As I write this I can’t help but relive the feeling that flushed through me when he spoke his words. I wish you could have felt the feeling in his words, heard the inflection in his voice and the way his speech softened and slowed. You just knew the conversations were heart to heart.
Soon nature will outfit my horses—Chief Lakota, Duchess and Jazz — with heavy, thick winter coats. During the winter I affectionately nickname them, Fluffy, Puffy and Stuffy, respectfully, of course. Jazz, my mini-Appaloosa, could actually keep his winter nickname all year long. It describes his soft, round physique perfectly! The biggest reason I overlook his aptitude to find mischief is his charming resemblance to a child’s plush stuffed animal. Jazz is stuffed with cuteness!
The change in my horses’ coats is slight at first. It comes one hair at a time, thickening and rising as daylight hours dwindle and the mercury slides further down the thermometer. Slow, gentle change from the inside out is a gift we, whether human being or animal, give ourselves.
Winter’s thick heavy thoughts are right around the corner, too. Like trapped air between hair strands, we insulate ourselves from cold, bitter experiences, their shiver inescapable in the wintry season of introspection. The winter of the mind exposes raw hurt feelings. Their pain can no longer be protected under a blanket of fear. Self -reflection bares our souls; the naked soul is truth’s mirror.
Come spring, the harshness of winter sheds. If we are willing to see ourselves clearly … work through all the stuff and fluff… we will enter the soul’s summer sleek and shiny.
When we open the hurt, the wounds close.
Let us feast on gratitude on this happy day of giving thanks!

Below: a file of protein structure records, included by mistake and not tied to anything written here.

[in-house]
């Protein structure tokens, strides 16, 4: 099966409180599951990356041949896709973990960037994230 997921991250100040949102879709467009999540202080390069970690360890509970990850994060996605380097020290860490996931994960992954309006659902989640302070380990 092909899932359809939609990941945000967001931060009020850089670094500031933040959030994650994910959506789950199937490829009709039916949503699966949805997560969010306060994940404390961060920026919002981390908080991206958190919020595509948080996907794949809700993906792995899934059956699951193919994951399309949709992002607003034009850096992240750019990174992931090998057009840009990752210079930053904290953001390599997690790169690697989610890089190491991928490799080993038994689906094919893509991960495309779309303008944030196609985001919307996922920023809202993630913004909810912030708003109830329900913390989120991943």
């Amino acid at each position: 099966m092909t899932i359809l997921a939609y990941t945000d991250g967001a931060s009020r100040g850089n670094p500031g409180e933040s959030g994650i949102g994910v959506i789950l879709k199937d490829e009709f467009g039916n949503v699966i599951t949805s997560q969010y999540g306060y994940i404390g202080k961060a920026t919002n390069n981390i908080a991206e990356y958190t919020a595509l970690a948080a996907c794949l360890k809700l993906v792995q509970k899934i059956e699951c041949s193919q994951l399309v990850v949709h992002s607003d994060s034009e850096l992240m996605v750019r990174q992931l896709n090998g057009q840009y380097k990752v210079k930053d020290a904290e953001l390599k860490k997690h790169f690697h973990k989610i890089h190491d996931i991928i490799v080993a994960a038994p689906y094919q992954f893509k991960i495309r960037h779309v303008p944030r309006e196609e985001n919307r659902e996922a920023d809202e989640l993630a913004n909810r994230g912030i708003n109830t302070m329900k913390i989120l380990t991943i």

“If the only prayer we ever say in our lives is “Thank you,” that will be enough.”
~ Meister Eckhart
The weathered grey skeleton stood proud against the farm country’s bluebird sky. The iconic brilliant barn red painted boards stripped nearly bare of color by the hands of time. The crumbling fieldstone foundation slowly being consumed by a Virginia Creeper Vine, a lone piece of rusted bent tin on the roof flapping in the wind like a lover’s perfunctory wave goodbye. The barn’s door left open for a generation, hangs by a single hinge at the top, I love the stories old barns tell. They hold on to their majestic beauty and charm to the bitter end. Age comes to them with dignity and pride.
I can say with pride and privilege that I was barn raised. Growing up on a dairy farm means half your childhood is spent in a barn. Created inside a barn is a world of its own making. You sense the unity of family, the separation of seasons and the guidance of spirituality, a universe of swirling scents punctuated by the sharp freshness of clear thoughts. Chores become a meditation.
The rich textures of rural life are vanishing along with the old wooden barns. Farming and barns have evolved with technological advances. There is a haunting sadness that one day they will all disappear, taking their sacred stories with them. Oh how I wish barn boards could not only talk but write.
The barn of my childhood has been repurposed several times and its breath no longer smells of those scents from a past I remember, when cows called the stalls home and playful bawls of calves echoed through the center aisle. Still the feeling of protection and shelter lingers. Being barn raised build my body timber strong, taught me family included the livestock, the weather, the soil and the seed. The old barn was my church, my dance hall and my sanctuary. You can take the girl off the farm, but you can’t take the farm out of her blood or the barn out of a heart.
“Man, despite his artistic pretensions, his sophistication and many accomplishments, owes the fact of his existence to a six-inch layer of topsoil and the fact that it rains.” ~John Jeavons